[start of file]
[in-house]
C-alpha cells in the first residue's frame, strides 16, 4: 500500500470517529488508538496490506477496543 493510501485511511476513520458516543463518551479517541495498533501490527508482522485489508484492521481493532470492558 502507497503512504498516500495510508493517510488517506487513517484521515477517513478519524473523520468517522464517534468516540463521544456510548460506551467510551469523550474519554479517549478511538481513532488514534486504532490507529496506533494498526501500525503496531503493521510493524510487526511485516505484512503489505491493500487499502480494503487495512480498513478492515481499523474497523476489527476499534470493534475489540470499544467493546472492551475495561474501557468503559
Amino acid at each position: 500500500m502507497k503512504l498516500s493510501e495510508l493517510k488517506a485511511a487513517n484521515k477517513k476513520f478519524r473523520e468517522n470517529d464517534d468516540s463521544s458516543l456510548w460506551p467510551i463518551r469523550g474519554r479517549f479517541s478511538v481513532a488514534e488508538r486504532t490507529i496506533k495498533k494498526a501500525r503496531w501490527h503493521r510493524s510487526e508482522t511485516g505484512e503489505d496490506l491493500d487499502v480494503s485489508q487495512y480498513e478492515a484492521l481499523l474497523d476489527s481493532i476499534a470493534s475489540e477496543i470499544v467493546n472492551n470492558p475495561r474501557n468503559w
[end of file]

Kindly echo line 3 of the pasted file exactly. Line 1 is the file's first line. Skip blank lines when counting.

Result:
Amino acid at each position: 500500500m502507497k503512504l498516500s493510501e495510508l493517510k488517506a485511511a487513517n484521515k477517513k476513520f478519524r473523520e468517522n470517529d464517534d468516540s463521544s458516543l456510548w460506551p467510551i463518551r469523550g474519554r479517549f479517541s478511538v481513532a488514534e488508538r486504532t490507529i496506533k495498533k494498526a501500525r503496531w501490527h503493521r510493524s510487526e508482522t511485516g505484512e503489505d496490506l491493500d487499502v480494503s485489508q487495512y480498513e478492515a484492521l481499523l474497523d476489527s481493532i476499534a470493534s475489540e477496543i470499544v467493546n472492551n470492558p475495561r474501557n468503559w